ViewsMidEast by CartoonArts International


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  1. Radish

    Radish GoComics PRO Member said, over 3 years ago

    Aren’t those the glowing boots that killed Arafat?

  2. omQ R

    omQ R said, over 3 years ago


    ‘Aren’t those the glowing boots that killed Arafat?’
    Speaking of glows…
    … remember what happened to Polonius? He was an observer, too, when he was run through and UNnaturally killed.
    Oh, you fool. It’s a trap! Flee, run away, shoo!
    Meanwhile, back in Ramallah…
    Alas, poor Arafat! We knew him, Permanent Security Council;
    a fellow of infinite jest, of most excellent fanciful fantasy of becoming a state.
    To be a two-state solution or not to be a single-state solution
    that is the question.
    Whether ’tis nobler in the mind to suffer
    The slings and arrows of outrageous fortune
    while sitting in the UN,
    Or like Hamas, to take arms against a sea of troubles,
    And by opposing end them? To die: to sleep;
    No more; and by a sleep to say we end.

  3. 2 wellread

    2 wellread said, over 3 years ago

    @omQ R


  4. Radish

    Radish GoComics PRO Member said, over 3 years ago

    @omQ R

    Yes, Polonius as Polonium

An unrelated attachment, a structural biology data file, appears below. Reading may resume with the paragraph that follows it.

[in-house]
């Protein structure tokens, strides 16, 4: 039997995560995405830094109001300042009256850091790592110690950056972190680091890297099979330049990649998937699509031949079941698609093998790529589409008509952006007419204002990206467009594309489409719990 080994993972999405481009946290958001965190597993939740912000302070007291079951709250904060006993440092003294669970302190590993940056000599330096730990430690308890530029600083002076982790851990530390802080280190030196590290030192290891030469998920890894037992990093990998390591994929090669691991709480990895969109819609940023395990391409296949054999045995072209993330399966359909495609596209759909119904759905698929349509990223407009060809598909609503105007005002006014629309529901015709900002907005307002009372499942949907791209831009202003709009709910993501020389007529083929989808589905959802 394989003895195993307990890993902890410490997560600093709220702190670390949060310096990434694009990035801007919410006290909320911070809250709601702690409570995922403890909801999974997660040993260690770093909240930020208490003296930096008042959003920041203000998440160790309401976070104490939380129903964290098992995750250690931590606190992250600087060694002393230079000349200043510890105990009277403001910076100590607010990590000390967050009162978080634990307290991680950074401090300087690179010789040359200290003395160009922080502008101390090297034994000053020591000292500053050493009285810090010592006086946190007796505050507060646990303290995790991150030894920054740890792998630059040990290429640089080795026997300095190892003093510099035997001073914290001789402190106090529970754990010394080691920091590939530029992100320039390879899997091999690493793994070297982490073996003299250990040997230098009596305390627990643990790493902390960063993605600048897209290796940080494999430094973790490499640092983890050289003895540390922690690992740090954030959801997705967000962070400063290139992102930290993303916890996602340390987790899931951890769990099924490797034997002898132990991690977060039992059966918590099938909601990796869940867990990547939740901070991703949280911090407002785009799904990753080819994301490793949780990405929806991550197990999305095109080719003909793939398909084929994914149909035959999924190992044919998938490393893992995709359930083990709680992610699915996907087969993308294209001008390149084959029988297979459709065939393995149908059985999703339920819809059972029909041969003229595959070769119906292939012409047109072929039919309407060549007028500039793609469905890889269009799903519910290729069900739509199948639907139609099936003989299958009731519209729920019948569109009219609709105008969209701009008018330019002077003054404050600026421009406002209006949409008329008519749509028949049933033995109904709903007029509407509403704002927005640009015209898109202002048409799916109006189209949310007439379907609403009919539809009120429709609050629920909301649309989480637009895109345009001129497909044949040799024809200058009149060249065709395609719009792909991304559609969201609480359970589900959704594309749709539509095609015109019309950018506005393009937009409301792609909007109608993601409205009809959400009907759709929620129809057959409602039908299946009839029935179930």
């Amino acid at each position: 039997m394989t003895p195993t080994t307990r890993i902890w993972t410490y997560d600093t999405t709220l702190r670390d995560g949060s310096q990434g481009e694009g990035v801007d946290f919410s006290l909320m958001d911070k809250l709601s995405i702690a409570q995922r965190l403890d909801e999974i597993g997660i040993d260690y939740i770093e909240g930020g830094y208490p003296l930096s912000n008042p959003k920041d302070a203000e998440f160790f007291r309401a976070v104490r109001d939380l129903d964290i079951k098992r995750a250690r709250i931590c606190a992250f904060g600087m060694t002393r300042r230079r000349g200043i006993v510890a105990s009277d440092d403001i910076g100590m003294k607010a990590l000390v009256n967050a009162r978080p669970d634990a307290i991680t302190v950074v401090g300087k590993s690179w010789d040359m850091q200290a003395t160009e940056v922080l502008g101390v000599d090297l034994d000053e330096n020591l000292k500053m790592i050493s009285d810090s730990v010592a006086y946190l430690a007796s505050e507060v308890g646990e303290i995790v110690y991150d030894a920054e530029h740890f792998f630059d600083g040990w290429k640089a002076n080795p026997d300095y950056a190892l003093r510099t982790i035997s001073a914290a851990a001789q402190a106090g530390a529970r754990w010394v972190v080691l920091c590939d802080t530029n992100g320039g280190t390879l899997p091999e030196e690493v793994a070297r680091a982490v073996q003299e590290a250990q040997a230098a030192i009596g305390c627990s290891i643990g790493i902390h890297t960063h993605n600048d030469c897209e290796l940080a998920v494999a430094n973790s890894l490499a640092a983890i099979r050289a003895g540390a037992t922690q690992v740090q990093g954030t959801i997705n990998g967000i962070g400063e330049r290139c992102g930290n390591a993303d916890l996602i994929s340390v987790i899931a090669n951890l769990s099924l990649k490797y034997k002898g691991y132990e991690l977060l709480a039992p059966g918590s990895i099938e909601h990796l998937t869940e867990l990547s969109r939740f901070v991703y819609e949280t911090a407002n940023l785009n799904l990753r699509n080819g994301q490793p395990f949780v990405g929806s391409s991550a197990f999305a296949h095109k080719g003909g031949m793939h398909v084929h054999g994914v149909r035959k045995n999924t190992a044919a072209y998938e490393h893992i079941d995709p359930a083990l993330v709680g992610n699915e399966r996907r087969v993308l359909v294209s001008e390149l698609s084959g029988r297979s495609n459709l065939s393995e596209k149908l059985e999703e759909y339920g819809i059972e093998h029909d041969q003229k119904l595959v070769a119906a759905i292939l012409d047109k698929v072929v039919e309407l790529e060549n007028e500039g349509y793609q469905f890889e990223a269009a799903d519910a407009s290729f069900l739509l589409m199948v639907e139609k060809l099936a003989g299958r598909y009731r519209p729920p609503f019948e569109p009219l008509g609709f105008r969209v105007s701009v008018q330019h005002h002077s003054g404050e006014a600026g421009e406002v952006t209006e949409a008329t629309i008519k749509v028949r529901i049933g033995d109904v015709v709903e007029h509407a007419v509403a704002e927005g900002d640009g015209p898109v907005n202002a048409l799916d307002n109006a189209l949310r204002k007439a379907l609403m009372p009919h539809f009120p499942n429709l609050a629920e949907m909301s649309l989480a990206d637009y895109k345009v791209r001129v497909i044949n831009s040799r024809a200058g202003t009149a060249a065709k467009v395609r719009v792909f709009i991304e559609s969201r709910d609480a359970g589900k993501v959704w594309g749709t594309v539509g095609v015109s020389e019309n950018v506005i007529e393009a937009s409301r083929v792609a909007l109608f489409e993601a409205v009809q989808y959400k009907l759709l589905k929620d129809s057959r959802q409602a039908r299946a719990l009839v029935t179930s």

Polonius connives with Claudius to spy on Hamlet. Hamlet unknowingly kills Polonius, provoking Ophelia’s fit of madness and death and the climax of the play: a duel between Laertes and Hamlet.
    Generally regarded as wrong in every judgement he makes over the course of the play, Polonius is described by William Hazlitt as a “sincere” father, but also “a busy-body, [who] is accordingly officious, garrulous, and impertinent.” In Act II Hamlet refers to Polonius as a “tedious old fool” and taunts him as a latter day “Jeptha”.

    The Book of Judges describes Jephthah as leading the Israelites in battle against Ammon and, as the result of a rash vow, he sacrificed his daughter after defeating the Ammonites.
    As poisons go, polonium-210 is a bit of a mixed bag. Is it effective? Absolutely. If you eat a piece of polonium-210 the size of a grain of salt, it’ll probably be enough to kill the average adult. That said, the highly unstable element is notorious for leaving an unmistakable calling card: ridiculously high levels of radiation in the bodies of its victims.

    This incredibly dangerous isotope of Polonium, an element discovered by Marie and Pierre Curie over a century ago, recently caught the public’s attention after an analysis of effects belonging to Yasser Arafat — who died of unknown causes in November 2004 — revealed them to be covered in abnormal levels of the isotope.

  5. Radish

    Radish GoComics PRO Member said, over 3 years ago

    Polonium was named after Marie Curie’s native land of Poland, Latin: Polonia.

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